OPINION: Last article I discussed the changes made to the rules on gifting for eligibility to the residential care subsidy.
This article looks at an information sharing arrangement put in place between Inland Revenue and the Department of Internal Affairs (DIA) that could also do with a little more public transparency.
The arrangement, which applied from Thursday, is given legal effect by the Privacy (Information Sharing Agreement between Inland Revenue and Internal Affairs) Order 2013. This is essentially a regulation made under the Privacy Act, and as a regulation it receives much less public scrutiny than a Bill that goes through Parliament. Indeed, once the Government department concerned has ministerial and Cabinet sign off, the regulation then only needs the Governor General's signature to become law.
This information sharing arrangement permits the supply of adult passport information to Inland Revenue for the purpose of locating overseas-based student loan borrowers who are in default of their repayment obligations, and child support liable parents living overseas who are behind in their child support payments or for which they have not kept to their contact obligations.
The personal information that can be provided to Inland Revenue under the agreement is a person's first names, surname, date of birth, passport number, personal, work and mobile telephone numbers, home address, passport delivery address, and email address.
Quite a comprehensive array of contact information, and as we are now required to update our New Zealand passports every five years, it is likely to be more up to date than was previously the case.
The order giving effect to the agreement sets out what Inland Revenue can do with the information. It permits Inland Revenue to use the information to identify people who are student loan or child support defaulters and to match the information supplied with its own records.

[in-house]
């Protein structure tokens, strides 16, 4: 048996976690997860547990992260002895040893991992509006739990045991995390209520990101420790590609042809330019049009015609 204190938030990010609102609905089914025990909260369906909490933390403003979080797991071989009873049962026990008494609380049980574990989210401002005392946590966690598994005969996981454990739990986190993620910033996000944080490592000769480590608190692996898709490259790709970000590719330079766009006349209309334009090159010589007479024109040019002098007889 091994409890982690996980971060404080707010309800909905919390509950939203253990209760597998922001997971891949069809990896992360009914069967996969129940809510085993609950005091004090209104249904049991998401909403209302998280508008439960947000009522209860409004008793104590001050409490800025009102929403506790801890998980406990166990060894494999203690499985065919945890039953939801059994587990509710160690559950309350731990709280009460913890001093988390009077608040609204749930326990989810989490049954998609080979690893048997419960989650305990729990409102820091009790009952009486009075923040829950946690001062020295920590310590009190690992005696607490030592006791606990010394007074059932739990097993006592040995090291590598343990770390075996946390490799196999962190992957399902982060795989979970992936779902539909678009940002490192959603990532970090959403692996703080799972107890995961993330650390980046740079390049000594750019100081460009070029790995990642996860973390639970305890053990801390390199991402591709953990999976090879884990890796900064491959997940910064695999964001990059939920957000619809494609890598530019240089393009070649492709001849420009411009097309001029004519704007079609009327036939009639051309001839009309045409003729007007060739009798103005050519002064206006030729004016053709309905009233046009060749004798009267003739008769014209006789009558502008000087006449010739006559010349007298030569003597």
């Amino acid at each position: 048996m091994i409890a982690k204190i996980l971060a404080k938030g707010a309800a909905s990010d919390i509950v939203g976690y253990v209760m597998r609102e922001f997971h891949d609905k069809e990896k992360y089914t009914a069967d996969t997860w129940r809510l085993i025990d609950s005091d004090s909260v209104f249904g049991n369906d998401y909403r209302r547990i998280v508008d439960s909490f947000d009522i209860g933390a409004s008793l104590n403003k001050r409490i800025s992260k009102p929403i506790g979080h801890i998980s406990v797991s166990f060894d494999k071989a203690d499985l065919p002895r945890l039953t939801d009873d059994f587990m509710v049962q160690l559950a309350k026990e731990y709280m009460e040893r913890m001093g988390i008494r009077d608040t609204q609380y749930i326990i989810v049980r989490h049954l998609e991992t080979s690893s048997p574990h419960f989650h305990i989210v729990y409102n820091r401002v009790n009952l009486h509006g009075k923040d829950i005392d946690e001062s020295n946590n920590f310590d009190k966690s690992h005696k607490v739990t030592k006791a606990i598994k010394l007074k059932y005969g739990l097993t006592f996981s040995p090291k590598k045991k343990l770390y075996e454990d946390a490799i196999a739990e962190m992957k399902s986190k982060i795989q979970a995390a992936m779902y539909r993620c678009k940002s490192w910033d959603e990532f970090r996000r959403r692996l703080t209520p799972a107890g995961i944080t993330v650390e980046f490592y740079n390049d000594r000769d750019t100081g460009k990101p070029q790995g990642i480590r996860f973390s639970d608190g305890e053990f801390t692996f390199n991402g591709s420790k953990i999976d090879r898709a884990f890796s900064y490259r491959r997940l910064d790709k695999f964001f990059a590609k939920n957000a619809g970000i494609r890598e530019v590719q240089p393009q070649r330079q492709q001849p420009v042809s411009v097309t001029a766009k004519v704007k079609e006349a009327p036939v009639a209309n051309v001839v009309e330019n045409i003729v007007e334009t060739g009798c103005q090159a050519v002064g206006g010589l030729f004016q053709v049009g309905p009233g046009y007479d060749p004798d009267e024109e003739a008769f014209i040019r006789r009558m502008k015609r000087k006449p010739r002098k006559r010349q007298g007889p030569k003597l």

The order then details the actions that Inland Revenue can be expected to take as a consequence of receiving this passport information.
Those consequences will come as no surprise to readers. They permit Inland Revenue to use the information to recover overdue student loan and child support debts, whether in full or by instalment arrangement, and includes legal action to recover the debts.
Information sharing arrangements with Inland Revenue are becoming increasing popular as a means of enforcing compliance with, not only Inland Revenue's statutes, but those of other regulatory enforcement agencies. While the sharing of information among Government agencies makes sense, the longer term policy implications of these arrangements will be interesting to observe.
The concern raised in my last article about the transparency of law making applies here as well. Whichever side of the line you take on information sharing arrangements, again, no matter how well-intentioned a law change may be, all too often those affected by the law change are the last to know.
* Craig Macalister is tax principal at accounting firm Crowe Horwath. He can be contacted on 03 211 3355.
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